By Anees Barghouthy
Thousands of Palestinians from the occupied West Bank and East Jerusalem marched to Al-Aqsa Mosque to pray the third Friday prayer of the holy month of Ramadan.
Men over 50, children under 12 and women over 30 were allowed by the Israeli army to enter occupied East Jerusalem without permits.
Israeli authorities stepped up security measures around the flashpoint mosque, deploying 2,000 Israeli troops and erecting roadblocks at the entrances of Jerusalem's Old City.
“I came from my village near the northern West Bank city of Jenin on my wheelchair to pray at Al-Aqsa Mosque,” Mahmoud Abbadi, 77, told Anadolu Agency. “It is the third time I pray at Al-Aqsa Mosque during Ramadan. It takes five hours from my house to get to the mosque.”
Jameel Abu Rob, 20, from the West Bank city of Ramallah told Anadolu Agency that he jumped over the separation wall, which is 6 meters high, to pray at al-Aqsa.
“It is a serious risk,” Abu Rob said. “You can get shot, but the feeling that you are praying among tens of thousands of Muslim people at Al-Aqsa Mosque cannot be described.”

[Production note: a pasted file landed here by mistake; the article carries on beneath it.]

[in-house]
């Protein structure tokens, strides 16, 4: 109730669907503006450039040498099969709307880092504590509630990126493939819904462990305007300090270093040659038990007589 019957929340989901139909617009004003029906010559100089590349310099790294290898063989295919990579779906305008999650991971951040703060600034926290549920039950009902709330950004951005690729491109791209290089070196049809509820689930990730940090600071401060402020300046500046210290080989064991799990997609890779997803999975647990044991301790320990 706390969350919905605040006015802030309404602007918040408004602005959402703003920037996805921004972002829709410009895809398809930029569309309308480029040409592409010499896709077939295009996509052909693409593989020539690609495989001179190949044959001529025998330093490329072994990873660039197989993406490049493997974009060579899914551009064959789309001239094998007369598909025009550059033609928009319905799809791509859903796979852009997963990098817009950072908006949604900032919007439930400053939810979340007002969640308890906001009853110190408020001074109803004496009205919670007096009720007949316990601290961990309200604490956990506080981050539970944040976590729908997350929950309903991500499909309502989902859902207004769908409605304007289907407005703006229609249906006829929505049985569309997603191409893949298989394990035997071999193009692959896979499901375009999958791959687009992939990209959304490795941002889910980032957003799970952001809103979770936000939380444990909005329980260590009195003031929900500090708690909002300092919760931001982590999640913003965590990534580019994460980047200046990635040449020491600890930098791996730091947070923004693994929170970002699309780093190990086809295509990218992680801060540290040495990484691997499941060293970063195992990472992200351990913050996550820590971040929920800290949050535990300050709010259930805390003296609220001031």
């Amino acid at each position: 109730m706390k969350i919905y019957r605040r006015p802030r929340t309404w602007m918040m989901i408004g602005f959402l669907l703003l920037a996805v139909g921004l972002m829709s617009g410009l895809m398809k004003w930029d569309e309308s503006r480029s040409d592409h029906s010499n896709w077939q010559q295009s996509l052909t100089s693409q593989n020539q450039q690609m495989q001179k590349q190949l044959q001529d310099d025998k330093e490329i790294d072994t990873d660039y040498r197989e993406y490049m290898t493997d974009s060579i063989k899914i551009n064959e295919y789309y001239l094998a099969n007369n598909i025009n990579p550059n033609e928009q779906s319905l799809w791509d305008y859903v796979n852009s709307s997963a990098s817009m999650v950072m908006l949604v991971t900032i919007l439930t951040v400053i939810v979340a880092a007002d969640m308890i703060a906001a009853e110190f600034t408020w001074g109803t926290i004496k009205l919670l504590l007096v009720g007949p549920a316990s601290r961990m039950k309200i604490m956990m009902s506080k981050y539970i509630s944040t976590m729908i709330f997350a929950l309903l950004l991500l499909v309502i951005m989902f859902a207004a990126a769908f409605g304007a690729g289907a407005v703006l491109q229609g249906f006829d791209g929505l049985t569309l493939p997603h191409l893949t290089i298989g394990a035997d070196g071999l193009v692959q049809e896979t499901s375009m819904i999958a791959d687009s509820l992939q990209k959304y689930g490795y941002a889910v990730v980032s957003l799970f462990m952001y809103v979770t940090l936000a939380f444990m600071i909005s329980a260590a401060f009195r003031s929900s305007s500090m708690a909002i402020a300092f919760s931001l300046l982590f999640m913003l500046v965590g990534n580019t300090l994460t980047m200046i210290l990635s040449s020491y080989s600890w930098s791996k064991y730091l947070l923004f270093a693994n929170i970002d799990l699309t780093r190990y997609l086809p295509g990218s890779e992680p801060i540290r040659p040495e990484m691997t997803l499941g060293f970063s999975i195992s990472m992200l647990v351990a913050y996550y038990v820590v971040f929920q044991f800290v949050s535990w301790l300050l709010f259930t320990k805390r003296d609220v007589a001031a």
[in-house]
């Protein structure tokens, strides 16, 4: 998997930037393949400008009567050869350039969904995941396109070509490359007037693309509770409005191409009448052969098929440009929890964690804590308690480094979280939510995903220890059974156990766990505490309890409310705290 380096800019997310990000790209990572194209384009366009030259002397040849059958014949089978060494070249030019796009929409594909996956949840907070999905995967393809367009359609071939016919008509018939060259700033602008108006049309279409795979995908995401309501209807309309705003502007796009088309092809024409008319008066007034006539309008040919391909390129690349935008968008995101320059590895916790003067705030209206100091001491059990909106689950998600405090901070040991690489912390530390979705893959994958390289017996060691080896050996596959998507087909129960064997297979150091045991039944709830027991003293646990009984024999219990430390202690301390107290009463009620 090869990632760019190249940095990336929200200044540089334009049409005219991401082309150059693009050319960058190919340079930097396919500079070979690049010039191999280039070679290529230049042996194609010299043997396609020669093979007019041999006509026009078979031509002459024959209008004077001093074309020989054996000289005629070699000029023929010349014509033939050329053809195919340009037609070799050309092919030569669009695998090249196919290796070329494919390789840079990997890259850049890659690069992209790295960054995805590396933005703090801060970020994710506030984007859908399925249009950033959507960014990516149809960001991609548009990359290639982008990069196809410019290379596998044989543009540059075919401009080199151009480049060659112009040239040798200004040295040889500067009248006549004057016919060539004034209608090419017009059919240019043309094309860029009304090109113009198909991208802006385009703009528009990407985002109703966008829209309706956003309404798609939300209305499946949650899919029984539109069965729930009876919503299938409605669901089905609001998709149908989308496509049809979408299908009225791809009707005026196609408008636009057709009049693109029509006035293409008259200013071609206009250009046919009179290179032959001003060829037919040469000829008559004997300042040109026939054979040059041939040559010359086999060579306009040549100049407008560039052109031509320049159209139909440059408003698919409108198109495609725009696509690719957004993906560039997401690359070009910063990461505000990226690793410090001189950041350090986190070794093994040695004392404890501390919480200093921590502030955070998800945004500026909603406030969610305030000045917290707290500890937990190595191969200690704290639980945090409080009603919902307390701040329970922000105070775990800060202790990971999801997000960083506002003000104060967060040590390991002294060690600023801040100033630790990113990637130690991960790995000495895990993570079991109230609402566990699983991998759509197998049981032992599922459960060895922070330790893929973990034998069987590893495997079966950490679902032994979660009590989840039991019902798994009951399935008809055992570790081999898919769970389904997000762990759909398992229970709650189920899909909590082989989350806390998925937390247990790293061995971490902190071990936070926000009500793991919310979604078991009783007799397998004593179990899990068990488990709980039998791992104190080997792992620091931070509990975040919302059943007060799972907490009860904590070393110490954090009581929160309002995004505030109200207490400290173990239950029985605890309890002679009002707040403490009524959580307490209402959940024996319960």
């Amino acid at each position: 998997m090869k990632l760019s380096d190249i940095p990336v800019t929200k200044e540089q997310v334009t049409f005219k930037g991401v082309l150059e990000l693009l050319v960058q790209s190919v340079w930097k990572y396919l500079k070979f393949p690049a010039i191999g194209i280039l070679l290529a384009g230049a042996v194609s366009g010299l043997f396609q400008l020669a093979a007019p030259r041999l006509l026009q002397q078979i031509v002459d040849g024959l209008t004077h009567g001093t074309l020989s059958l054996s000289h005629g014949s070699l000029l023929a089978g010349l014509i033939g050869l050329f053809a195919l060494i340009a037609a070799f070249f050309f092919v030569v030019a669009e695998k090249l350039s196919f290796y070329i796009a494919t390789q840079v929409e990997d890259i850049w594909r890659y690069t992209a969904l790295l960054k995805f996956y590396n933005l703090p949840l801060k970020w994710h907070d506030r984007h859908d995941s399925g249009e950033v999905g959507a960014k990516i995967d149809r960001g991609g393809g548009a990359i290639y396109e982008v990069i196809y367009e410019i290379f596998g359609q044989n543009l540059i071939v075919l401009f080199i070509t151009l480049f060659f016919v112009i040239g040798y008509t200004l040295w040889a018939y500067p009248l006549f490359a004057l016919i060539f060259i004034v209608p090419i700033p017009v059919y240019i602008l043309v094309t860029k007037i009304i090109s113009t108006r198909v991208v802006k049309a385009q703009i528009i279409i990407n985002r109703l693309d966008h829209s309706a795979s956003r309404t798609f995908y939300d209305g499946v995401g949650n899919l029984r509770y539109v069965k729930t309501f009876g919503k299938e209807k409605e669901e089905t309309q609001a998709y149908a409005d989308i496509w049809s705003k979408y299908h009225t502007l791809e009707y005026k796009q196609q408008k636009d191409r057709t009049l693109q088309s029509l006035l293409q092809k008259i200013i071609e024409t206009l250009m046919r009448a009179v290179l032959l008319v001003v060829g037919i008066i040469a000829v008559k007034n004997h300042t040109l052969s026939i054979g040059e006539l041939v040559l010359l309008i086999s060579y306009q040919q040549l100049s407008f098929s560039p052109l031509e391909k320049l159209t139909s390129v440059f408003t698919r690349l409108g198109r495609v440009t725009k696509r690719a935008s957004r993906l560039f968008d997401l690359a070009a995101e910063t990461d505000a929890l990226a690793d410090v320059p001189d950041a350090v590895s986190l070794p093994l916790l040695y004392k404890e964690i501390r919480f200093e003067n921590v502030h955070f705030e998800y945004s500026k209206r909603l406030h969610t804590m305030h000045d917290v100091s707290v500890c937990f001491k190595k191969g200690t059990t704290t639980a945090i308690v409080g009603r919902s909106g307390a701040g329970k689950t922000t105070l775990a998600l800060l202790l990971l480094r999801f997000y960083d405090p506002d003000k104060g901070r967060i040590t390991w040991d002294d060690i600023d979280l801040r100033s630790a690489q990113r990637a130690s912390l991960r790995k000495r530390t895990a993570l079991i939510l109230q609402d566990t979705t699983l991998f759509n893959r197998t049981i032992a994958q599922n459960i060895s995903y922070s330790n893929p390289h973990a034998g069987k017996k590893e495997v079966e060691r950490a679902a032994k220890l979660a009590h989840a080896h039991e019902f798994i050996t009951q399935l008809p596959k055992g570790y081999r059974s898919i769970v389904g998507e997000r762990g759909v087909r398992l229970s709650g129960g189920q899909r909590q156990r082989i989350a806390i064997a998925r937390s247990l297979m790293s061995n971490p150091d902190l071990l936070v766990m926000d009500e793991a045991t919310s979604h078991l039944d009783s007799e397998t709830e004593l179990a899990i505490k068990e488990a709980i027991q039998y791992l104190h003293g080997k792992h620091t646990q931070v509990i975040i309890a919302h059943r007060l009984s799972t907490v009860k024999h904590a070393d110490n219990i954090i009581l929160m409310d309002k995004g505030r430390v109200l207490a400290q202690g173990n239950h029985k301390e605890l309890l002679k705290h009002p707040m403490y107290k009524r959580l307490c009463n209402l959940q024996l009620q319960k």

Abu Rob said he hopes he does not get caught by the Israeli army on his way back home.
Sheikh Azzam al-Khatib, director-general of Muslim Endowments and Al-Aqsa Affairs, told Anadolu Agency that around 230,000 worshipersprayed at Al-Aqsa on the third Friday of Ramadan.
He said the endowments deployed hundreds of umbrellas for the worshipers who would to stay for Taraweeh prayer.
“We expected more than 350,000 worshipers to visit al-Aqsa this Friday, however, Israeli restrictions prevented that,” Khatib added.
Israel had allowed around 500 Palestinians from the blockaded Gaza Strip to pray at Al-Aqsa this Friday after prohibiting them last week in response to a rocket attack on southern Israel.
Israel occupied East Jerusalem and the West Bank during the 1967 Middle East War. It later annexed the city in 1980, claiming it as the unified capital of the self-proclaimed Jewish state – a move never recognized by the international community.
International law views the West Bank and East Jerusalem as occupied territories, considering all Jewish settlement building on the land to be illegal.
“No one told me that I will be visiting East Jerusalem and praying at Al-Aqsa Mosque until yesterday evening,” Haleema Maghseeb, 62, from the city of Der Al-Balah in the Gaza Strip, told Anadolu Agency.
She wiped the tears and said, “I will not stop reading Quran and praying to Allah to help my Palestinian people in Gaza and anywhere else.”
“It is the first time I pray at Al-Aqsa in 27 years and I hope I would see it again one more time before I die,” she added.